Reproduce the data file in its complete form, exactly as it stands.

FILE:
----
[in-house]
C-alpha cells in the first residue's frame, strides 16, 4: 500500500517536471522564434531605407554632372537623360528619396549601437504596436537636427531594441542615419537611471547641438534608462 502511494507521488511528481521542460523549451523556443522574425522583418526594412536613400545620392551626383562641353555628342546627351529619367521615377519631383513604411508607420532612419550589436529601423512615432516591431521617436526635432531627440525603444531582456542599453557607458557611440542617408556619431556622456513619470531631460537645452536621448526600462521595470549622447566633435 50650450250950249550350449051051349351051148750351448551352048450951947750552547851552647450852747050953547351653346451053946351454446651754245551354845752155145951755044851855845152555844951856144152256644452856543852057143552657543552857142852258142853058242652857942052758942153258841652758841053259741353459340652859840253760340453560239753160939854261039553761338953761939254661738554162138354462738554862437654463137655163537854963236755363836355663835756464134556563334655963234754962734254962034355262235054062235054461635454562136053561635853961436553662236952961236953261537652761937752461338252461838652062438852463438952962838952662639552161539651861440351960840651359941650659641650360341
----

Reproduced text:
[in-house]
C-alpha cells in the first residue's frame, strides 16, 4: 500500500517536471522564434531605407554632372537623360528619396549601437504596436537636427531594441542615419537611471547641438534608462 502511494507521488511528481521542460523549451523556443522574425522583418526594412536613400545620392551626383562641353555628342546627351529619367521615377519631383513604411508607420532612419550589436529601423512615432516591431521617436526635432531627440525603444531582456542599453557607458557611440542617408556619431556622456513619470531631460537645452536621448526600462521595470549622447566633435 50650450250950249550350449051051349351051148750351448551352048450951947750552547851552647450852747050953547351653346451053946351454446651754245551354845752155145951755044851855845152555844951856144152256644452856543852057143552657543552857142852258142853058242652857942052758942153258841652758841053259741353459340652859840253760340453560239753160939854261039553761338953761939254661738554162138354462738554862437654463137655163537854963236755363836355663835756464134556563334655963234754962734254962034355262235054062235054461635454562136053561635853961436553662236952961236953261537652761937752461338252461838652062438852463438952962838952662639552161539651861440351960840651359941650659641650360341